This was a man, who knew English, French and German and who knew and discussed Agni Yoga, an esoteric teaching founded by the Russian painter and philosopher Nicholas Roerich and his highlyadept empathic wife, Elena. Inspired by the Vedic traditions, as well as by Buddhism and writings of H.P. Blavatsky, the Roerichs published the "Agni Yoga" series of books, with contents inspired by the Mahatmas from their stronghold in the Himalayan Mountains, Shambhala.
Yefremov knew and respected writings of ancient Jewish philosophers, and possessed knowledge of Kabbalah.
Yefremov also knew well a very curious book (unavailable in the USSR), "Le Matin des Magiciens (The Morning of the Magicians), really, the progenitor for most of the "New Age" literature. Yefremov predicted discovery of the Yakutia (Sakha) diamonds years before anyone would suspect they would be found (in his story Diamond Funnel, 1944). The man possessed unusual insight into essence of things, interconnectedness of forces of nature and human history. He called it “scientist’s intuition” in his 1972 letters that served as a preface to the English-language edition of Andromeda.
He recalled in his preface to an early collection of stories, that when he was torn between remaining a sailor and becoming a scientist, he happened to be in a motor-boat on the Caspian Sea on his way to Baku. Yefremov was gazing into the sunlit depths of the sea. In some places the bottom was quite visible…and he realized what he was seeing down below. It was an inaccessible, submerged town, with walls and towers. Yefremov began to discern elusive outlines of streets and houses…but then the wind blew across the surface of the sea, and the vision was gone. When he came ashore, the sailor found waiting for him a telegram from Academician Sushkin, a paleontologist who influenced his life before, offering him a minor position in the Academy of Science . Young Russian sailor decided to pursue the life of a scientist, to explore the unknown…
Yefremov mentioned something there else that was of interest to the author of this article. During his travels (in Gobi Desert, etc.) he got into habit of day-dreaming where visions would arise before his eyes that were not so much mirages as scenes from the play of his imagination, weird and unusual scenes, but quite real at the same time…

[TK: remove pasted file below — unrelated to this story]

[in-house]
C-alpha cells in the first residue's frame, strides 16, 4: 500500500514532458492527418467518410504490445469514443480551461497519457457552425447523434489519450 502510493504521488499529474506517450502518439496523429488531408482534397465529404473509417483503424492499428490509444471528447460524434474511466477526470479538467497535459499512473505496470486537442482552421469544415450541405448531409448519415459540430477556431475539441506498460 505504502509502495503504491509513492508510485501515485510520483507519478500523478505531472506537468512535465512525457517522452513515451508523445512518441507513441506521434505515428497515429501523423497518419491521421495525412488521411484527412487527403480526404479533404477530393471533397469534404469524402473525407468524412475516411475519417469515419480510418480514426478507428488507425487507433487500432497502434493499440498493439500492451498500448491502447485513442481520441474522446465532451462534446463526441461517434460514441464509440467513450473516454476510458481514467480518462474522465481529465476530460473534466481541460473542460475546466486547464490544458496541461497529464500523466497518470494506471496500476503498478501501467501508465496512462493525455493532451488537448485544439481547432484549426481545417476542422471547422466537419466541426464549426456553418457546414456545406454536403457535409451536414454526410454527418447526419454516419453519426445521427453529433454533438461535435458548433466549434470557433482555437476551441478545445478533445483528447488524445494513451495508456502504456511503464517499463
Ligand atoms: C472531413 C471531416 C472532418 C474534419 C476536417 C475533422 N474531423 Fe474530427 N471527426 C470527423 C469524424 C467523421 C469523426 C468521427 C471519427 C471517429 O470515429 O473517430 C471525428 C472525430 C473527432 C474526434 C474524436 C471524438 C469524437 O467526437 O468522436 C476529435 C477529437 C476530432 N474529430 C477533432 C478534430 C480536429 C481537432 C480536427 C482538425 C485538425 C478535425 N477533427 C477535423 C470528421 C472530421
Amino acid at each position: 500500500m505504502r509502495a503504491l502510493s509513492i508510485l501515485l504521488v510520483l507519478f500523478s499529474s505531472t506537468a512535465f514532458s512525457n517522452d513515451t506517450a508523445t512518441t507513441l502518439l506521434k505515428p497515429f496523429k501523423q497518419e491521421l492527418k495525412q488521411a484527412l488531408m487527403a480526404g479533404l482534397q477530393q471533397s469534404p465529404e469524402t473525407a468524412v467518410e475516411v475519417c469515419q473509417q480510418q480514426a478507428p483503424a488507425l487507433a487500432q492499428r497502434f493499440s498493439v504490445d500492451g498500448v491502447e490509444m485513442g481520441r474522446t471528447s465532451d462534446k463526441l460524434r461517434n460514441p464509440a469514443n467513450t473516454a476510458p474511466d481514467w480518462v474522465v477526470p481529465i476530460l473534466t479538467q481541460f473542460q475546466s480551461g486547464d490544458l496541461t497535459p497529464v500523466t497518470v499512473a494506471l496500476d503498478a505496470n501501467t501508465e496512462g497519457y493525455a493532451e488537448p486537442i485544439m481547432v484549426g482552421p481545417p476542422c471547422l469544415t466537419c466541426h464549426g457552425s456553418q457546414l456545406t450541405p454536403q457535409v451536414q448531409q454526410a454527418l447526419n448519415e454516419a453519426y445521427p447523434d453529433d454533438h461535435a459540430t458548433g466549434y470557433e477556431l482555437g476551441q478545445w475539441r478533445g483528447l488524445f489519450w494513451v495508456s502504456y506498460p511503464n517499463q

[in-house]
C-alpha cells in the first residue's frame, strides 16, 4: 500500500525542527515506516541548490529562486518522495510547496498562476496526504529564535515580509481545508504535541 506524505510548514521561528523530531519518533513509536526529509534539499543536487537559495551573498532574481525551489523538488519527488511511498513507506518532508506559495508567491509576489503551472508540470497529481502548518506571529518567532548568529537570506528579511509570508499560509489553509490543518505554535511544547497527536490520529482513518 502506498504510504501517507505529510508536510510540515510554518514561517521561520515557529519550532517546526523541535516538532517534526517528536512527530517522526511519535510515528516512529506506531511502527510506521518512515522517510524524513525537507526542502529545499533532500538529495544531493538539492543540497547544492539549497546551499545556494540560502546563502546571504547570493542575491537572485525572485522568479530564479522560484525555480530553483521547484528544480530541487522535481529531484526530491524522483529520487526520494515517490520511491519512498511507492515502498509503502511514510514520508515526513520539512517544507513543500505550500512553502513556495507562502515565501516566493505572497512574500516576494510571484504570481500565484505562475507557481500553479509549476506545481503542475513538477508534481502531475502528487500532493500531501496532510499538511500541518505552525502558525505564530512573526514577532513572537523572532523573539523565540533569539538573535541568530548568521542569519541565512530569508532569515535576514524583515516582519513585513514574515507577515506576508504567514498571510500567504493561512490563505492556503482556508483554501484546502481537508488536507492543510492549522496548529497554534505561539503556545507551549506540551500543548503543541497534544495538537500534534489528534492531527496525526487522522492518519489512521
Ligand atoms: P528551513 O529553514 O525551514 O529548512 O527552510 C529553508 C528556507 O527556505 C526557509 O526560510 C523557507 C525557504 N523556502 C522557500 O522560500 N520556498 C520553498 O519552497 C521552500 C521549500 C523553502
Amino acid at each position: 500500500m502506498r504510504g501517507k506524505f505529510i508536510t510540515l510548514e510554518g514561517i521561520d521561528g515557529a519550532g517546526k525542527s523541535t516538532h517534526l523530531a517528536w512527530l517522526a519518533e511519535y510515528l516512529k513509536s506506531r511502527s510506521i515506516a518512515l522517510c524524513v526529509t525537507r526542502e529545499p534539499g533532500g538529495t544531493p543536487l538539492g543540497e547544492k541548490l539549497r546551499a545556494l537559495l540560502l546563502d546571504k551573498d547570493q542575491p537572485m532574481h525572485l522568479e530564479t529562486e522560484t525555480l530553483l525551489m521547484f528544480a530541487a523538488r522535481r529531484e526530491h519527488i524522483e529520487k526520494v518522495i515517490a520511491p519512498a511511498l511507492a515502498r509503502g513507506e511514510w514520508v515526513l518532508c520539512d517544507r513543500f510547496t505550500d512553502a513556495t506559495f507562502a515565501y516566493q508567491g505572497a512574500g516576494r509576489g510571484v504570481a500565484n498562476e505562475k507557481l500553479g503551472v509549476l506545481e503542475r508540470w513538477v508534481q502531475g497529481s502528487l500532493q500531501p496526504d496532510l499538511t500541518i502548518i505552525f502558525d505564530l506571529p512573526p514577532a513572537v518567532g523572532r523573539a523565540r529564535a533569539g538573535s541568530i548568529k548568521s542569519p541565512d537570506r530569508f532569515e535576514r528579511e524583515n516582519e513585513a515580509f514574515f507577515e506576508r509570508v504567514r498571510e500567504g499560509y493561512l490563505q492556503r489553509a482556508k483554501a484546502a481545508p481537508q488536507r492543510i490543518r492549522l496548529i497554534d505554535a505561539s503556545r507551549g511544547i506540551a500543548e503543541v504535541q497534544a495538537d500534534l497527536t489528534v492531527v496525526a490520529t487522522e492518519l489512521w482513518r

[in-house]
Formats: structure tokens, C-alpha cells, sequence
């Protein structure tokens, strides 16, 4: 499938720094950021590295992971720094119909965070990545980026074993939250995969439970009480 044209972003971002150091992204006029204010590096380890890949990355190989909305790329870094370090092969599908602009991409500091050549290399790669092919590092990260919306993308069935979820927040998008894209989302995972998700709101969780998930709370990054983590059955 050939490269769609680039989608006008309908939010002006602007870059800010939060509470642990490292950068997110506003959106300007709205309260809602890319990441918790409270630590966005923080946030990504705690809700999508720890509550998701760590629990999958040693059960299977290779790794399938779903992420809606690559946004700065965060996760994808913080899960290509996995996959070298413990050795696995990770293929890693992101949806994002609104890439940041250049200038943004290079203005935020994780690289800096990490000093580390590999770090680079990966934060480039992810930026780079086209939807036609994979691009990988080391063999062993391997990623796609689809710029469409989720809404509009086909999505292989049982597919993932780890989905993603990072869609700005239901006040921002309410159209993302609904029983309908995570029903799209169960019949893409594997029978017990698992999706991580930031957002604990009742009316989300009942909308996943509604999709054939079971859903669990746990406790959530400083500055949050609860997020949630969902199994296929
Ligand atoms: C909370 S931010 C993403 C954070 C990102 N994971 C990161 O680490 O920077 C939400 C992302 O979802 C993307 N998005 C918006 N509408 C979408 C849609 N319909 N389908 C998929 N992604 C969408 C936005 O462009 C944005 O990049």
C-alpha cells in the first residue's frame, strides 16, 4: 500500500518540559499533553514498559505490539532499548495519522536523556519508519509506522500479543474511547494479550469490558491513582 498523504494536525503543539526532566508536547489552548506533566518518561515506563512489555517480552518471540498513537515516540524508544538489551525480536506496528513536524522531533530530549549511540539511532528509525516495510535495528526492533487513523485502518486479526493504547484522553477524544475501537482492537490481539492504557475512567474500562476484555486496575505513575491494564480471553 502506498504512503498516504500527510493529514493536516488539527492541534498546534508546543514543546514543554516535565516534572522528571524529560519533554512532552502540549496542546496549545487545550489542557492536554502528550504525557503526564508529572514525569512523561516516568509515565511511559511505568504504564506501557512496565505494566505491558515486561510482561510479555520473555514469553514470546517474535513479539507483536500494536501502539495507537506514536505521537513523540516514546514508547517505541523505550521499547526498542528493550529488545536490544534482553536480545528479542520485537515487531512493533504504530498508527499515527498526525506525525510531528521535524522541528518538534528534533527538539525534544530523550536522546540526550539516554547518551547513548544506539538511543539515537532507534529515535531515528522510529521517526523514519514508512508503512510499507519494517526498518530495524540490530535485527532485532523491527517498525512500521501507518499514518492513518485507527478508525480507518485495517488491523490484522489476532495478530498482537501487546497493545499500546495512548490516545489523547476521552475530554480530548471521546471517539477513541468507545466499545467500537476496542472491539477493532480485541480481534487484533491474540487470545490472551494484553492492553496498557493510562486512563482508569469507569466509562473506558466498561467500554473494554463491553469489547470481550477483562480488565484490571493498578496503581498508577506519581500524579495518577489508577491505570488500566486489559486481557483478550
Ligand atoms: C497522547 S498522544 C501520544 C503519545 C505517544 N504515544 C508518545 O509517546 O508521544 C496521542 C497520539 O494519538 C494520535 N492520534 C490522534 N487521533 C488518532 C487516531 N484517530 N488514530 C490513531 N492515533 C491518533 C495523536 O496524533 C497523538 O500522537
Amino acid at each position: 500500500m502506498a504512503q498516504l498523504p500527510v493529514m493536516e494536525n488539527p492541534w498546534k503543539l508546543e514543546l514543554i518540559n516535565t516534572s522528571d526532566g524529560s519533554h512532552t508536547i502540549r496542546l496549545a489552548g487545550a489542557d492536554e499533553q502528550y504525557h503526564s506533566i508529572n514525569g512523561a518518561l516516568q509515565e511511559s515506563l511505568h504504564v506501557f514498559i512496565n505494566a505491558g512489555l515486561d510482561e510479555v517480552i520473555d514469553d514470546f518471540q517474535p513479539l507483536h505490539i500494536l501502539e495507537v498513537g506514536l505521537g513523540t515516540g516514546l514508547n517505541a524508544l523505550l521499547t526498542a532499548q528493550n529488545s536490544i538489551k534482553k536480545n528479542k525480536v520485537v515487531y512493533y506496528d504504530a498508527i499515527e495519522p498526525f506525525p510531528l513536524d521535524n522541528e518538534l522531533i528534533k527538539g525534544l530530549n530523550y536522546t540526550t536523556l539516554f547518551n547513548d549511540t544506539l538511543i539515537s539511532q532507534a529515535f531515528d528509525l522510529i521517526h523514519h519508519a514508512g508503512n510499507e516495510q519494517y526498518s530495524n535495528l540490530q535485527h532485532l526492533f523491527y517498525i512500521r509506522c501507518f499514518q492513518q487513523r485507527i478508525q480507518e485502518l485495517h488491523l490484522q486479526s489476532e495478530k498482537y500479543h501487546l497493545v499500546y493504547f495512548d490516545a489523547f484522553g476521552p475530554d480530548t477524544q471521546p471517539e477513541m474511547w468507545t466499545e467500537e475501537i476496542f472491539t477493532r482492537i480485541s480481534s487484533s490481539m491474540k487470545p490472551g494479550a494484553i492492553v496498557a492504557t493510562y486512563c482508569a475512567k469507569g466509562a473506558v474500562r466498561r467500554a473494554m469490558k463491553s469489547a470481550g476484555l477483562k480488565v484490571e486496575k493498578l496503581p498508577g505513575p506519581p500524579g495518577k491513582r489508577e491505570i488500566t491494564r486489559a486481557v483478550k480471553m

He possessed incredible knowledge of hypnosis; his “experimental” book the Razor’s Blade (1963) includes four parts and is notable for a huge amount of the scientific facts and dynamism (hypnotism, genetic memory, human psyche, Alexander the Great and his mysterious crown found at the bottom of the ocean, ancient India, nonstop adventures…) was always the bestseller of the Soviet black markets, and is reprinted year after year.
Allan Yefremov had revealed in 1997, during the First International Yefremov Symposium, that his father was quite familiar with Buddhist Hinayana and Mahayana systems, Pythagorean and Gnostic teachings, learned five stages of Yoga, and was interested in Nestorianism and Manicheanism.
It would be wrong to make him an adherent of occult sciences. Yefremov was an atheist and believed in his version of Communism. He was not a mystic, but neither was he dogmatic. Allan Yefremov revealed that his father was greatly interested in Hinduism, religion of the world soul. His novels about ancient Egypt are full of very curious details. At the same time, he possessed a great talent: he could accurately diagnose diseases, surprising doctors. He told his son that nothing pointed to Nicholas Roerich’s speedy demise...
There is something else that is quite extraordinary about Yefremov, and had to be known by those who kept him under their watchful, spying eyes. According to P. Chudinov, PhD of Biological sciences, and Professor Yefremov’s student and assistant, the man had possessed a fantastic sense of being one with Nature. It seemed to people around him, on occasions, that he had visited the areas where his expeditions arrived in, although they knew for certain he had never been there before…This is important to keep in mind when we look at his Mongolian “dinosaur expeditions”. As a geologist, Ivan Yefremov discovered unique deposits of oil, copper, lead gold…As a paleontologist he discovered unique fossils of prehistoric animals and solved many complex riddles of the origin of the long-ago vanished life forms…
Professor Yefremov had a special fascination with the Minoan civilization. Ancient Crete and its mysterious, vanished inhabitants held a special interest for the Russian writer. Again, he seemed to know much more than was revealed in his novels…
Towards the end of his life, Yefremov was interested in everything (except political science, according to Allan; his extent of knowledge was immeasurable. The KGB might have been interested in the source of all his knowledge and vast talents.
To be continued
Author of the Soviet UFO Files (1998), and co-author of Mysterious Sky: Soviet UFO Phenomenon (published: 2006 in English, 2007 in German, and 2009 in Portuguese)